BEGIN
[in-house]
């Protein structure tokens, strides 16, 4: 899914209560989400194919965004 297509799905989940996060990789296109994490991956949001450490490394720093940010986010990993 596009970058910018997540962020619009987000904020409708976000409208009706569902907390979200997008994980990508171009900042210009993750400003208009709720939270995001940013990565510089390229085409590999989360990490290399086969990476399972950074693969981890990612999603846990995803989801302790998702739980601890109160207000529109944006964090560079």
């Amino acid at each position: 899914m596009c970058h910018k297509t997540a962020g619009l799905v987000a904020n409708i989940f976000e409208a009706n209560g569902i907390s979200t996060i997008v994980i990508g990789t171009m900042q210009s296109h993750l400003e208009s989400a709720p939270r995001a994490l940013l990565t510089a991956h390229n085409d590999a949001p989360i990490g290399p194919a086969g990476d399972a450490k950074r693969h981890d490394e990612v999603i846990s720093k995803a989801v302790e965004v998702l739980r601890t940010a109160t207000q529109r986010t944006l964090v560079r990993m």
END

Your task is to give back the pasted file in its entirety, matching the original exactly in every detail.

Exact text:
[in-house]
């Protein structure tokens, strides 16, 4: 899914209560989400194919965004 297509799905989940996060990789296109994490991956949001450490490394720093940010986010990993 596009970058910018997540962020619009987000904020409708976000409208009706569902907390979200997008994980990508171009900042210009993750400003208009709720939270995001940013990565510089390229085409590999989360990490290399086969990476399972950074693969981890990612999603846990995803989801302790998702739980601890109160207000529109944006964090560079």
């Amino acid at each position: 899914m596009c970058h910018k297509t997540a962020g619009l799905v987000a904020n409708i989940f976000e409208a009706n209560g569902i907390s979200t996060i997008v994980i990508g990789t171009m900042q210009s296109h993750l400003e208009s989400a709720p939270r995001a994490l940013l990565t510089a991956h390229n085409d590999a949001p989360i990490g290399p194919a086969g990476d399972a450490k950074r693969h981890d490394e990612v999603i846990s720093k995803a989801v302790e965004v998702l739980r601890t940010a109160t207000q529109r986010t944006l964090v560079r990993m």